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California project takes aim at dual eligibles

The California Department of Health Care Services (DHCS) announced last week a three-year demonstration project that will take place in four counties aimed at improving care coordination for seniors and persons with disabilities who are dually eligible for Medicare and the state's Medicaid insurance program Medi-Cal.

Nationally, managing the care of so-called "dual elegibles" has received increased attention as this population has some of the most complex health problems, which cost both the national Medicare program and state Medicaid programs a disproportionate slice of their total budgets.

[See also: HHS rolls out three initiatives to lower costs of dual eligibles]

"Currently, most dual eligible beneficiaries access services through a complex system of disconnected programs that often leads to beneficiary confusion, delayed care, poor care coordination, inappropriate utilization and unnecessary costs, issues we are addressing with this proposal," said DHCS Director Toby Douglas, in a press release. "The goal is to design a seamless system that helps dual eligible beneficiaries get the healthcare services they need and improve health outcomes in a more fiscally efficient manner."

According to a 2011 study sponsored by America's Health Insurance Plans and conducted by Emory University Rollings School of Public Health Professor, Kenneth E. Thorpe, PhD, better management of the dual eligible population has the potential to save the federal government $125 billion and individual states $34 billion over the next ten years.

"While care coordination is not a new idea, it is an idea that promises significant results when applied to dual-eligible beneficiaries because of their health status and the implications for healthcare costs," wrote Thorpe in his study summary.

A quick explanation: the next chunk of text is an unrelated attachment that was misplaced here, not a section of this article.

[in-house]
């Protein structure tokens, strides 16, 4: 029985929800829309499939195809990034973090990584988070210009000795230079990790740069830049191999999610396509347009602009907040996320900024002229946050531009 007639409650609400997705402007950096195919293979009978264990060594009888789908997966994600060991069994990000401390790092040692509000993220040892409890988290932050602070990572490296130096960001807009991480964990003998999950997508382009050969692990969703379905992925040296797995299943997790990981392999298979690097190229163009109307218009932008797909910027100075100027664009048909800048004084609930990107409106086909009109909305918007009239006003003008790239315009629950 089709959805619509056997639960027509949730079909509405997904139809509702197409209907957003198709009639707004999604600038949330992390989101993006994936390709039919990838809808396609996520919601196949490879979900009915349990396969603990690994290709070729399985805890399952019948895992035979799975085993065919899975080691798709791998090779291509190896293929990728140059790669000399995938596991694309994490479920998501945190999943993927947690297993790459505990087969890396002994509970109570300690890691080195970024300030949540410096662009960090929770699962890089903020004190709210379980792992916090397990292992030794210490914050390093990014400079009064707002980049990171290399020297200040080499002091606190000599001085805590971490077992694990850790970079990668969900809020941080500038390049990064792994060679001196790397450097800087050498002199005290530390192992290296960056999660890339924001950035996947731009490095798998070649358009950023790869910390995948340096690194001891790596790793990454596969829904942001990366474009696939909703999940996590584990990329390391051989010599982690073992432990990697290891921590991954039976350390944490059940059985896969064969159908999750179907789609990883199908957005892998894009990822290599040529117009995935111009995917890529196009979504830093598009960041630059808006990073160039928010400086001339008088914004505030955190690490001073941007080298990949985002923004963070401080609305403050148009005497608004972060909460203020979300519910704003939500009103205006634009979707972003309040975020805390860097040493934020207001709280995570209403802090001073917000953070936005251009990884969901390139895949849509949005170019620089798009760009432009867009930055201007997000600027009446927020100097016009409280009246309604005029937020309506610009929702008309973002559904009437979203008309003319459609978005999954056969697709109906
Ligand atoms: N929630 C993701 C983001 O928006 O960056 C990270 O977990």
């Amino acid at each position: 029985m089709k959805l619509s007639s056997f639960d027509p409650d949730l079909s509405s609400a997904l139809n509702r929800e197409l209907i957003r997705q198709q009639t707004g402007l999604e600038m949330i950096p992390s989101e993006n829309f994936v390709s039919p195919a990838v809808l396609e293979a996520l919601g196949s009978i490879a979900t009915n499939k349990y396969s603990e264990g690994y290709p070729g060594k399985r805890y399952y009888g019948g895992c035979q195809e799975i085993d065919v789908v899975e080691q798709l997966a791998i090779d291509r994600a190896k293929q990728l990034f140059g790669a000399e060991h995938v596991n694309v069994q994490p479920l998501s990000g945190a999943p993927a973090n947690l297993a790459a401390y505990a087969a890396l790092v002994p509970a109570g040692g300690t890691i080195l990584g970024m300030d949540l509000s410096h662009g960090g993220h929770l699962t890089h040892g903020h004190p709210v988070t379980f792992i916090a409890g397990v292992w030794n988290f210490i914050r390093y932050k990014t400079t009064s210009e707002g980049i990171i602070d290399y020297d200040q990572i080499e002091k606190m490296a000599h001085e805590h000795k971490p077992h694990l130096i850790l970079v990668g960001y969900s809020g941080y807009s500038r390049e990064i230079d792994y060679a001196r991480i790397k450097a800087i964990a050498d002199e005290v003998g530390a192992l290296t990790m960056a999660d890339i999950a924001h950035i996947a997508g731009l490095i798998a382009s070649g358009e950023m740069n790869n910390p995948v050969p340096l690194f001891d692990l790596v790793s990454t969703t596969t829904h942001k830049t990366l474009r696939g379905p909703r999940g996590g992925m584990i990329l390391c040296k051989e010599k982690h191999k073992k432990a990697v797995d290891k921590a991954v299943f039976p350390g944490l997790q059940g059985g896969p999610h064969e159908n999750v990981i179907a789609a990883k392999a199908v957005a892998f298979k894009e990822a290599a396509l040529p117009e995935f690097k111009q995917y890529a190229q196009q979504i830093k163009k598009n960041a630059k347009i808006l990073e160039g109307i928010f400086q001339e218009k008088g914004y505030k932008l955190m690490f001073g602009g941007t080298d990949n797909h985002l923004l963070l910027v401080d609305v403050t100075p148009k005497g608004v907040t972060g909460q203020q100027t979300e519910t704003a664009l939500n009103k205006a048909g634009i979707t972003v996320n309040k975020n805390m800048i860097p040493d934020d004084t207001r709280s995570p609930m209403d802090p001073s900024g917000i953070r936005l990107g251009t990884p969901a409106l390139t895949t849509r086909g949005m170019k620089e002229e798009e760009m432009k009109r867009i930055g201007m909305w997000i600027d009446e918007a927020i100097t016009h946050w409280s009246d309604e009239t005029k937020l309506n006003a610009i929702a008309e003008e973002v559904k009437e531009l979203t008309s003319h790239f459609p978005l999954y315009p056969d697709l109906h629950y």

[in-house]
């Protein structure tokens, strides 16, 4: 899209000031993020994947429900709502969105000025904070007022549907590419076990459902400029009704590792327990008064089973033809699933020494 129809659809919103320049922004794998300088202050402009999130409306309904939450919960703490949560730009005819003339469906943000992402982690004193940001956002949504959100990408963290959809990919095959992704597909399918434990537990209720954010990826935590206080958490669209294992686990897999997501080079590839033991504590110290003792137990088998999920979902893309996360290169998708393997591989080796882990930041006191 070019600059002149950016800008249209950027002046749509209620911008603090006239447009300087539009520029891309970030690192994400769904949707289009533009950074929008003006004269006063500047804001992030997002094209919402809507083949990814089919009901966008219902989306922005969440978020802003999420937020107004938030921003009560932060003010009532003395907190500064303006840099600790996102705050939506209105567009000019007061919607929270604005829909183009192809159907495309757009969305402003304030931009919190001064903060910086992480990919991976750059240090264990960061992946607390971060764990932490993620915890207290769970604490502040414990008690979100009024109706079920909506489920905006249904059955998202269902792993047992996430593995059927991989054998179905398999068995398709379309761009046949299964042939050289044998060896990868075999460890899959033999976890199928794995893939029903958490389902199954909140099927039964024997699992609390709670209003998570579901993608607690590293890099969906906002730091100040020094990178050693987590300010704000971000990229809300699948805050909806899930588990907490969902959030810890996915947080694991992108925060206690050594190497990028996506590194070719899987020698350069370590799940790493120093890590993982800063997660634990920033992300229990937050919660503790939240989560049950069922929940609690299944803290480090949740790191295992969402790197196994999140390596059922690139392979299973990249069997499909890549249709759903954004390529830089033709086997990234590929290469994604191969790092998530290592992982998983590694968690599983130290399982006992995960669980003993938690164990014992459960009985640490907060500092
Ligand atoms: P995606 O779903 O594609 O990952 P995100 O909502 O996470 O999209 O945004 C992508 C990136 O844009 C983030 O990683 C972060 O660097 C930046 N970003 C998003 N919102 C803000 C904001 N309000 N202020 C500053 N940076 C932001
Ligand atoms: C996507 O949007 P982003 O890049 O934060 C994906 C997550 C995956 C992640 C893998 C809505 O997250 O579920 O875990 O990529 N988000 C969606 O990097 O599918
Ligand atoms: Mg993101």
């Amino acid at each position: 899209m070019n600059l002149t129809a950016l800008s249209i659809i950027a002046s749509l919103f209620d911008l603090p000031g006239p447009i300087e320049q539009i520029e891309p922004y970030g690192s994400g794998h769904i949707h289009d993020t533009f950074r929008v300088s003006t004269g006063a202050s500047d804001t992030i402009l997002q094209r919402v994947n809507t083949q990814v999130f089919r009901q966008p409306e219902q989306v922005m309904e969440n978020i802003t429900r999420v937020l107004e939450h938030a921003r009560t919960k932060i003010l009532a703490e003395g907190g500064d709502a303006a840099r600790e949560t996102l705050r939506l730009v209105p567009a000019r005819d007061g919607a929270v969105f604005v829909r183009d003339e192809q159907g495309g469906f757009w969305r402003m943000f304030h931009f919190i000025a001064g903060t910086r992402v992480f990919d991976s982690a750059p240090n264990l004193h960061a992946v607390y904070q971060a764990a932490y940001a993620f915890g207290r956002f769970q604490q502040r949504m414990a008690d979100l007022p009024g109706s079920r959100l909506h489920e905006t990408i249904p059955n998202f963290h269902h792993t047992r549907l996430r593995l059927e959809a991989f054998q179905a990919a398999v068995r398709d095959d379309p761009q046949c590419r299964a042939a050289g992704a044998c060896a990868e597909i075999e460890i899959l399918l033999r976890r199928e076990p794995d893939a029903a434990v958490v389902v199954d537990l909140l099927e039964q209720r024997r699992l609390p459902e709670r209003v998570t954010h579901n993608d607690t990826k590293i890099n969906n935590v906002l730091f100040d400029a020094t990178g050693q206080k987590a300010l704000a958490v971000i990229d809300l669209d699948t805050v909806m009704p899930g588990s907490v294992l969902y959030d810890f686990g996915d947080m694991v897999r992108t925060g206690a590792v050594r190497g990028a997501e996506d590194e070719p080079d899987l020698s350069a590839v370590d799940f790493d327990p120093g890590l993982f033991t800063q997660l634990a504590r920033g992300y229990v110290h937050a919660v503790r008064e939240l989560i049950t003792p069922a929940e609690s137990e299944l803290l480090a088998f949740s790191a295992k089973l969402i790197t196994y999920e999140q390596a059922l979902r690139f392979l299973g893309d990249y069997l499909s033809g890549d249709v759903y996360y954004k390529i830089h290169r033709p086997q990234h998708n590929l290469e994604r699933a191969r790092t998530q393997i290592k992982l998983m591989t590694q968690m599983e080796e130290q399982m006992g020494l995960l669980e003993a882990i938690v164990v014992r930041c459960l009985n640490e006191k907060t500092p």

In California, the state estimates there are as many as 1.1 million enrolled in both Medicare and Medi-Cal and that these patients account for roughly 25 percent of the state's total Medi-Cal expenditures. The demonstration project will be launched in four counties initially – Los Angeles, Orange, San Diego and San Mateo – and may include as many as ten counties in 2013.

In all, DHCS estimates that by enrolling a portion of the dual eligible population in the demonstration's integrated care delivery models, it can achieve savings of $678.8 million in FY 2012-2013, increasing to more than $1 billion in FY2013-2014.

[See also: States battle Medicaid spending increases]

The announcement of the project follows months of preparation and a site selection process. To help manage the program, the state solicited and received 22 proposals from private insurance companies on how to manage the dual eligible population.

Health plans participating in the project will receive blended payments from Medicare and Medi-Cal and members of the program would have a single health plan and care team to help coordinate service and manage their health.

All medical and long-term services will be integrated as managed care benefits, with participating health plans required to provide coordination of mental health and substance abuse services. It will also place an emphasis on avoiding unnecessary hospitalizations and nursing home admissions via the In-Home Supportive Services (IHSS) program, the nation's largest personal care provider program.

"In-Home Supportive Services is an important service that assists more than 440,000 people with services they need to live independently at home," said Will Lightbourne, director of the California Department of Social Services, which oversees the IHSS program, in a prepared statement. "IHSS will remain an entitlement program and the consumers' current rights, including the right to self-direct their care by hiring, firing and directing their IHSS workers, will not change."

Pending approval from CMS, the state will begin notifying beneficiaries of upcoming changes due to the proposed demonstration in the fall of 2012. If approved, enrollment will begin in January 2013.

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